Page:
Last week, my good friend Eric from “A Pilgrim’s Progress” wrote a post called “Not Looking for the Perfect Church. Just Looking for the Church.”
In the post – and as the title suggests – Eric explains that he did not leave “the institutional church” in order to find “the perfect church.” Instead, he says, he was simply looking for church.
At one point, Eric wrote:
Many of the things that pass as the church today are not the church. I can list a few that we are all familiar with: the building, the worship service, the clergy, the tithe, the youth group, the sermon, etc. It is for many of these reasons that we left the institution never to return. We weren’t looking for something better; we were looking for something qualitatively different.
In response, a commenter by the name of “die” (I’m assuming that’s the German definite article…) asked the following question:
Can you list the distinctions between “The Church” and its less ideal institutional counterpart?
Eric pointer the commenter to some of the blog posts that he’s written in the past on the topic. But, Eric’s post and the commenter’s question swirled around in my head for a few days.
Like Eric, people have often suggested that I’m “looking for the perfect church” or that I’m “angry with church leaders” or that I just want things my way. Interestingly, none of those are true. Like Eric, I know that no group of people – however mature in Christ they may be – will be “perfect,” at least, no in this age. Also, looking back over my experiences, I’m not angry with any church or church leader or denomination or anything like that. Finally, the group that I meet with does not do everything “my way,” so that can’t be it either.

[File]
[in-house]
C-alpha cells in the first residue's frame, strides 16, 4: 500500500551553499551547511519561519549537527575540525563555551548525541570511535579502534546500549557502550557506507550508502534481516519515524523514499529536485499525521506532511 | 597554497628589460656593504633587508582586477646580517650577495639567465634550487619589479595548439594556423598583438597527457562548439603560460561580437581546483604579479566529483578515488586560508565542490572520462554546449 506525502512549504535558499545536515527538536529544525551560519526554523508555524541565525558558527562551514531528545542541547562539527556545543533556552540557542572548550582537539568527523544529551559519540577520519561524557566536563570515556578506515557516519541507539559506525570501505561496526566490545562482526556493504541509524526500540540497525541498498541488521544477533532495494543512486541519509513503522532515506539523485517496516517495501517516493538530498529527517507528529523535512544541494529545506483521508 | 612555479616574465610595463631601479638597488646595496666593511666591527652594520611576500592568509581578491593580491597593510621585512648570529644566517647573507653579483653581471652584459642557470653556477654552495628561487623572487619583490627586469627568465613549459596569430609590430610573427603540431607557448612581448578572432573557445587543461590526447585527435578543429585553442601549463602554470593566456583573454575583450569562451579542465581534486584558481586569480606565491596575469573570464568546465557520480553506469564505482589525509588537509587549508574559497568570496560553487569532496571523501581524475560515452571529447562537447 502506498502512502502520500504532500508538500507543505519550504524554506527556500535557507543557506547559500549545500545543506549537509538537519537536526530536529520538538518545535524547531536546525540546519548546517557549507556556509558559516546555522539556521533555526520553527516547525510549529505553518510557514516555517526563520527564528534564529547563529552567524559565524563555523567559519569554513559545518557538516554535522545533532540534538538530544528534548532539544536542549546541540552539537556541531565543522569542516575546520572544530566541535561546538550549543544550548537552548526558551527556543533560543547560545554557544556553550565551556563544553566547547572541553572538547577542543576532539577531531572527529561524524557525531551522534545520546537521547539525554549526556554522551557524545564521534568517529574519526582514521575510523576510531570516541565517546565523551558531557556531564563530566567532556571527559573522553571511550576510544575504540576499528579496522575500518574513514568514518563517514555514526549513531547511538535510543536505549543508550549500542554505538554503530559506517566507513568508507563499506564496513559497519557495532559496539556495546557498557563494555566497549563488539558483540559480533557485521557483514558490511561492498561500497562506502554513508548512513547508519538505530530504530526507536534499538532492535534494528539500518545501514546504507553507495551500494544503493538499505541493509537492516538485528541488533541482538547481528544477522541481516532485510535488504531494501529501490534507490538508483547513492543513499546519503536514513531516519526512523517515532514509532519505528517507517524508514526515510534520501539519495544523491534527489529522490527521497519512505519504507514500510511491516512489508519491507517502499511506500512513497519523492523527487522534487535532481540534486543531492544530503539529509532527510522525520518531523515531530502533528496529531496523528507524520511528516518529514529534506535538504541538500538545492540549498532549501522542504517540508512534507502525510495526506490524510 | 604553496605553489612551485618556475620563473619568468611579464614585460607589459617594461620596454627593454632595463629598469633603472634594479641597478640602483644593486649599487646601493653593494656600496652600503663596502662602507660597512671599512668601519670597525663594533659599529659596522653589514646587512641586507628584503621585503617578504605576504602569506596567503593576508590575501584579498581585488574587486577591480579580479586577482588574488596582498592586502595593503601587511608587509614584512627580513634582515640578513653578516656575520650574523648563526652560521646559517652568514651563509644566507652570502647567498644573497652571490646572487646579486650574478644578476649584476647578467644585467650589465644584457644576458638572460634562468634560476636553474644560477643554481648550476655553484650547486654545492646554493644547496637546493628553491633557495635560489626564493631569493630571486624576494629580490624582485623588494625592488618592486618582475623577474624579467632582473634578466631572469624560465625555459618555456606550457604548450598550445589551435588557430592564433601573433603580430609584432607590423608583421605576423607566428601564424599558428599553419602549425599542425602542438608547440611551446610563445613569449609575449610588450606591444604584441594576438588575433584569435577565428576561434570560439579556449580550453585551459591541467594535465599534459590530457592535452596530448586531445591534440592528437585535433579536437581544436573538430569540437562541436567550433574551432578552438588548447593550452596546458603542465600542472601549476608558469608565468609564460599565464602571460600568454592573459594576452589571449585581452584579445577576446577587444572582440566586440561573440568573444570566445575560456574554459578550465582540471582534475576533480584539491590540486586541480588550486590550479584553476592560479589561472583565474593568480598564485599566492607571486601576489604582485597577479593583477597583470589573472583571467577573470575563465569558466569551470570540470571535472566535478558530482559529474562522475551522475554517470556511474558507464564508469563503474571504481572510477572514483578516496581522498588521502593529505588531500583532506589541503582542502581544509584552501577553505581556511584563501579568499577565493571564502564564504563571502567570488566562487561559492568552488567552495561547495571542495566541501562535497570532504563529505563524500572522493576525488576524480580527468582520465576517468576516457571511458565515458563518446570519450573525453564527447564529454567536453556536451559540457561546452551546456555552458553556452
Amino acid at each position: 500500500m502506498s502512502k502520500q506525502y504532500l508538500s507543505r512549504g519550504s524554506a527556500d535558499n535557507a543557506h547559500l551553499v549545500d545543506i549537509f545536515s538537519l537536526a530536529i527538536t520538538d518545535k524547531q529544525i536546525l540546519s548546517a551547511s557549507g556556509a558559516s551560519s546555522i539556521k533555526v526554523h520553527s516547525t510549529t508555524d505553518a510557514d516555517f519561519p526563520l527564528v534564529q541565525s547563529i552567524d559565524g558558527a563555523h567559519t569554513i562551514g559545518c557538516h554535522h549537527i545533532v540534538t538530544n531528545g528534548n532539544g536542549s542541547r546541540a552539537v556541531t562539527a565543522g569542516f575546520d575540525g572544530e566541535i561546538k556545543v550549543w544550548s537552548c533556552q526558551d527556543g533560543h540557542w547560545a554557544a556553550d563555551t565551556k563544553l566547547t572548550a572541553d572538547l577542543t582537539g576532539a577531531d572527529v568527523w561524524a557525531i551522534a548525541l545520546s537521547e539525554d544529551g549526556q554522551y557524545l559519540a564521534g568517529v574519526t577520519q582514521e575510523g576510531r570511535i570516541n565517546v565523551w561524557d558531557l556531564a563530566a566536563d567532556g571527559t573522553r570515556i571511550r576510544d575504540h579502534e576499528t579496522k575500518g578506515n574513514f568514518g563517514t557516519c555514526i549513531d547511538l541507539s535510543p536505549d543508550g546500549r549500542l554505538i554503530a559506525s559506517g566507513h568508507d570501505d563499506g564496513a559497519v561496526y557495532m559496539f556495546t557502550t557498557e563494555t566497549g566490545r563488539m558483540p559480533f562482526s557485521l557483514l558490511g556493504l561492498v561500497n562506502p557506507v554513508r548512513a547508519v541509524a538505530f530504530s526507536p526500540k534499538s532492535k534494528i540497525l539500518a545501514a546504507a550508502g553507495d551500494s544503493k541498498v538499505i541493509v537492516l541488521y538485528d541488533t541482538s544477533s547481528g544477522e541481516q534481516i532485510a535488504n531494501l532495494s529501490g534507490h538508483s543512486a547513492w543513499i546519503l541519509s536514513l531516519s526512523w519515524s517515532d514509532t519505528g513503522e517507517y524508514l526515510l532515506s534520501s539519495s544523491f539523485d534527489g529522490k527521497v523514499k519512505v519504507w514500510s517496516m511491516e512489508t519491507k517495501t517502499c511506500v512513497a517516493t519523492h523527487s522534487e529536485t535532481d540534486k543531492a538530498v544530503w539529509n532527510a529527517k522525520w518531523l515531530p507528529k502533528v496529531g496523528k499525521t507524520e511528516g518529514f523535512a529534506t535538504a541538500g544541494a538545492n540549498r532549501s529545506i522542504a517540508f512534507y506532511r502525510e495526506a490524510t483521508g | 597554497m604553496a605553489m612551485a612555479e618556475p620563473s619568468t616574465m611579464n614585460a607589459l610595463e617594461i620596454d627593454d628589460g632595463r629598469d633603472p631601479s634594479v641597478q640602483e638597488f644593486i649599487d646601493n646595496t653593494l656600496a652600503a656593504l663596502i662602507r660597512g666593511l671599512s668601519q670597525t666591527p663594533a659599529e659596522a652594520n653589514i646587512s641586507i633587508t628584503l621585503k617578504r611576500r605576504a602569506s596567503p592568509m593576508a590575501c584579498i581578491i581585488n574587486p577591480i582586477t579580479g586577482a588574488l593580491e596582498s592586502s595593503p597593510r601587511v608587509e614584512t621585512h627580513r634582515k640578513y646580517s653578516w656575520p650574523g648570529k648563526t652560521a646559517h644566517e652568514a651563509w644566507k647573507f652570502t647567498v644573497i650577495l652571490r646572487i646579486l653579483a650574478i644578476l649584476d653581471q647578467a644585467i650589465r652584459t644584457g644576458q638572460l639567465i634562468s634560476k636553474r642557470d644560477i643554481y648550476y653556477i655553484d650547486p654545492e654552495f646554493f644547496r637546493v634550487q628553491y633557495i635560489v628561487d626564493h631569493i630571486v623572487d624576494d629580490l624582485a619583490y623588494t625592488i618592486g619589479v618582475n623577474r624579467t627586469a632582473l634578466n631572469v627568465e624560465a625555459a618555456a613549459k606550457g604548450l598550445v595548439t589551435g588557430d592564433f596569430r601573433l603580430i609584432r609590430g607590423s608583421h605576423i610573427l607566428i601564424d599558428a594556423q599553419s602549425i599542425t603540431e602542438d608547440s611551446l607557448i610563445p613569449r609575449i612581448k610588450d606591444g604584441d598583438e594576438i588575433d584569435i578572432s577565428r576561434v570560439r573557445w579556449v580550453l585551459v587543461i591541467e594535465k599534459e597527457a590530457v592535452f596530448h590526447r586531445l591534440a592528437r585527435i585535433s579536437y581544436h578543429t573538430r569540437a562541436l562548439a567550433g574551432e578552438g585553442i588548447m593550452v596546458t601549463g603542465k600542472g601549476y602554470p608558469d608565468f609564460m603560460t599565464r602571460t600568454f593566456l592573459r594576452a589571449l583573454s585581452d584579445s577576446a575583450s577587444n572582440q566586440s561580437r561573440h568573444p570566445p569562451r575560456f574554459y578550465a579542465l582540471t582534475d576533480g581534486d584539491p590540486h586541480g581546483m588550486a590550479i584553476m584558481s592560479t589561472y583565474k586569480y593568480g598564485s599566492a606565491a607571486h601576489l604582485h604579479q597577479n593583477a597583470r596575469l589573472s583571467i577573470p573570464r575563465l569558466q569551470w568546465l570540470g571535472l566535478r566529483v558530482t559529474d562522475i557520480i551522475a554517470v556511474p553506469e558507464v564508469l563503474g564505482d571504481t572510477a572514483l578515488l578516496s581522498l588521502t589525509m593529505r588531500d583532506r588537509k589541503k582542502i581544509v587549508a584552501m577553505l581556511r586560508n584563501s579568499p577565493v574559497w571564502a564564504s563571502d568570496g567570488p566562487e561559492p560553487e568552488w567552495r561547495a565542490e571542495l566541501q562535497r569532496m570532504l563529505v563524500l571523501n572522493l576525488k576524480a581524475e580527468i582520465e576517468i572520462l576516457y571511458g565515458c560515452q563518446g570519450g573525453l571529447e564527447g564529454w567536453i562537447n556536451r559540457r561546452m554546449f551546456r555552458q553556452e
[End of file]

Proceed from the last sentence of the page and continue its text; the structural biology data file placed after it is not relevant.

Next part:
So, why do I prefer to meet in a way that is different from the way most traditional churches meet? Why do I define the church in a way that is quite different from the traditional definitions? Why do I seek to share my life (fellowship) in a way that crosses boundaries normally erected by “local churches”? The answer to all those questions is the same: maturity in Christ.
The things that Eric lists above – building, worship service, clergy, tithe, youth group, sermon – and other things like those are often considered to be part of the nature of the church. In fact, many could not imagine the church without many of those things.
But, to me, those things are usually distractions that hinder the growth of the church. According to Scripture, several aspects of our shared life with Christ and our shared lives with one another facilitates our spiritual growth and maturity: fellowship and mutual (“one another”) discipleship/edification.
It’s never my desire to separate from my brothers and sisters in Christ – even if they want to meet in traditional ways that I think are less healthy to they spiritual growth. Unfortunately, when people’s identity as the church is tied up in those activities that I consider hindrances, it limits our ability to share our lives with one another. So, while it may appear at times that I’m “leaving the church,” it’s really a desire to leave the distractions, never the people themselves (who are the church).
[By the way, in the image attached to this past, the line of text at the bottom – which is difficult to read – says, “Distractions can seem important at the time, though later you realize that it was what was around it that was important…”]